When I was pregnant with my daughter Claire, I asked my pregnant OB-GYN whether or not it was still OK to have a cup of coffee and she said, "Oh, honey, you think I get through these long shifts without coffee?" But if you are working long hours while pregnant, or even a night shift, you might wonder about how the irregular (and lack of) sleep could affect the health of your baby. How vital is regular sleep and can working the night shift cause a miscarriage? Experts say you really shouldn't worry.
It turns out, miscarriages aren't caused by things like working a night shift or even working long hours. "Early pregnancy loss is most commonly caused by several factors related to genetic abnormalities of the fertilized egg, autoimmune disorders, and structural abnormalities of the uterus," Dr. Aaron Styer, the medical director of The Colorado Center for Reproductive Medicine in Boston, tells Romper in an email interview. "There is no evidence to suggest that irregular sleep schedules, fatigue, or working night hours will increase the risk of miscarriage."
But catching enough ZZZs is still important. Experts recommend pregnant women get at least seven hours of shut-eye each night, according to Live Science. One study even found that women who got less than six hours of sleep at night had longer labors and were 4.5 times more likely to have a C-section. Women with severely disrupted sleep were 5.2 times more likely to have cesarean deliveries.
Dr. G. Thomas Ruiz, OB-GYN at MemorialCare Orange Coast Medical Center in Fountain Valley, California, tells Romper that while working nights does not increase your risk of miscarriage, smoking and excessive caffeine can cause a slight increased risk of pregnancy loss.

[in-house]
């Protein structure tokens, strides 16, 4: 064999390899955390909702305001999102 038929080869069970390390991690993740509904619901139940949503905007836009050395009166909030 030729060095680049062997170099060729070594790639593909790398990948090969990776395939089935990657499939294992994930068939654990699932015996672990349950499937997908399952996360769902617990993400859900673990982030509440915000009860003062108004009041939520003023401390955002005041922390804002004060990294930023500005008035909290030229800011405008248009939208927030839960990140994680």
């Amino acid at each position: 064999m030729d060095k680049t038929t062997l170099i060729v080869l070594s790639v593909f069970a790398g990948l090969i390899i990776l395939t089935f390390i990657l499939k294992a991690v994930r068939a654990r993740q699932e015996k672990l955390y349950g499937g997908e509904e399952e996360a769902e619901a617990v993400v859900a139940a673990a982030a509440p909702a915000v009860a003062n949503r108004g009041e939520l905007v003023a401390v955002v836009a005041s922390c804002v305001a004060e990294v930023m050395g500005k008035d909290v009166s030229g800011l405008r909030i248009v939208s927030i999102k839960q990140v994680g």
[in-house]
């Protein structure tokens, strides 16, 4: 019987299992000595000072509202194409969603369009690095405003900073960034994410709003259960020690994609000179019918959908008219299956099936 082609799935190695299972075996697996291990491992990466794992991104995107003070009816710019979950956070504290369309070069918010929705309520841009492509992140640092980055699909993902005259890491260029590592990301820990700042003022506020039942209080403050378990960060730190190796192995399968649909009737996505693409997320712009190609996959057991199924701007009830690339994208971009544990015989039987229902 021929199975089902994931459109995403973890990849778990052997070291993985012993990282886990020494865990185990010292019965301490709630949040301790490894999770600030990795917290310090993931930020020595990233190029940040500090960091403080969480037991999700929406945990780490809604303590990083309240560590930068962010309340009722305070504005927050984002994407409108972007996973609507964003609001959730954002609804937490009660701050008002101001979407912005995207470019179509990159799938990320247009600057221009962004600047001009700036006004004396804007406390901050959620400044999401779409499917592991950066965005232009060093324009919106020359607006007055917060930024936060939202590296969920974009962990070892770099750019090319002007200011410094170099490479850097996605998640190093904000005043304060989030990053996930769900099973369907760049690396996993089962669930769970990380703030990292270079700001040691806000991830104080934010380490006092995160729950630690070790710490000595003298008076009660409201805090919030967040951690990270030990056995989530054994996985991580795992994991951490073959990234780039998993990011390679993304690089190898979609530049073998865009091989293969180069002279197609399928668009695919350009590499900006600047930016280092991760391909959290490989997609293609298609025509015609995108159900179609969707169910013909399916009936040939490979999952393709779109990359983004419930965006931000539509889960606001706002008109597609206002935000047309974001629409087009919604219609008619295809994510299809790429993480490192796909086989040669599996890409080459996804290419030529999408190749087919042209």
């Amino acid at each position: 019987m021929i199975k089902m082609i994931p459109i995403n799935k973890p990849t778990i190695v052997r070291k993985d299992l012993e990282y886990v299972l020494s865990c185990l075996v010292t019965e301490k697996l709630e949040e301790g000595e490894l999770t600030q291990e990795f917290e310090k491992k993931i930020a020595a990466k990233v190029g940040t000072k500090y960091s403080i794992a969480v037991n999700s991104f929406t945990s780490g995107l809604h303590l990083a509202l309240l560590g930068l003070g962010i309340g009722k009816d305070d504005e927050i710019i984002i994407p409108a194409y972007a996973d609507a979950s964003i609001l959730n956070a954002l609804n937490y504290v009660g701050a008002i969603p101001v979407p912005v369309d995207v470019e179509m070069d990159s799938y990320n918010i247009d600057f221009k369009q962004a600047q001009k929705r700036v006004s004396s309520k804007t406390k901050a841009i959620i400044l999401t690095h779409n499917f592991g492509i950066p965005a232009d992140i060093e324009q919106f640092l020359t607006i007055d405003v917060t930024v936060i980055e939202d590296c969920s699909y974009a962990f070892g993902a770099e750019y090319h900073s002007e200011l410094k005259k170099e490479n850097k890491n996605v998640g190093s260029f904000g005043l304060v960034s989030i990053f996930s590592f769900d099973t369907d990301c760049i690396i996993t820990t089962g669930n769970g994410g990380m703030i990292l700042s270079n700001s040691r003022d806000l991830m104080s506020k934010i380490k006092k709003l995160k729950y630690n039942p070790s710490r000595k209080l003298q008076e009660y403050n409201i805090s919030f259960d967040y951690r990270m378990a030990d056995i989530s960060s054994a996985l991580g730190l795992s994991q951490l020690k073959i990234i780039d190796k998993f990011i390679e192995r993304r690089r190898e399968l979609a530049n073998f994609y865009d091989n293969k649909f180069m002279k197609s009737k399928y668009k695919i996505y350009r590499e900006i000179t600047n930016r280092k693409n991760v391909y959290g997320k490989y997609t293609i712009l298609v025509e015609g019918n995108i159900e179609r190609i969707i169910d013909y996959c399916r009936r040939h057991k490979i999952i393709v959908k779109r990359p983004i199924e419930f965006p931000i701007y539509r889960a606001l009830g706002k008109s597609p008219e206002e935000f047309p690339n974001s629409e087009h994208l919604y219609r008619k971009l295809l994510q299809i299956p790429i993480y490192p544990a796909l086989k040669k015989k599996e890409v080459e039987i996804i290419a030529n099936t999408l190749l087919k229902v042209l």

According to the Centers for Disease Control and Prevention (CDC), smoking during pregnancy causes additional health problems, including premature birth, certain birth defects — like cleft lip or palate — and infant death. As for caffeine, experts recommend keeping it at about 200 milligrams per day to avoid increased miscarriage risk.
Dr. Yvonne Bohn, an OB-GYN at Providence Saint John’s Health Center in Santa Monica, California, points out to Romper that while a night shift may not cause miscarriage, it may make it difficult to conceive because lack of sleep increases cortisol levels, a stress hormone that may prevent ovulation.
Of course, balancing work while pregnant is sometimes easier said than done, especially when it comes to squeezing in appointments with your doctor, managing symptoms at work, finding time to relax, and scheduling maternity leave, according to Parents. Be sure to pack snacks and water to help ease morning sickness while at your desk, as well as a toothbrush, toothpaste, mouthwash, face towelettes, and even an aromatherapy spray to help your mood in the event that you do get sick, according to Verywell.
Whether you are pregnant or not, it's also important to stick with a schedule in order to achieve optimal rest, even on days you don't work the night shift, according to U.S. News. "Anytime you lose or break routine, you might be battling to retain it again," Tina Waters, a sleep specialist with the Cleveland Clinic Sleep Disorders Center, noted in the article. This can be difficult when you are trying to navigate life as a night owl, especially when you have "normal" daytime obligations, like a birthday celebration or meeting a friend for lunch. But consistency will make heading to work after hours feel less taxing, especially when you are also growing a tiny human.
If you have concerns about working during pregnancy, including the night shift, then be sure to address them with your healthcare provider. After all, the health of you and your little one takes top priority throughout your pregnancy — no matter the time.
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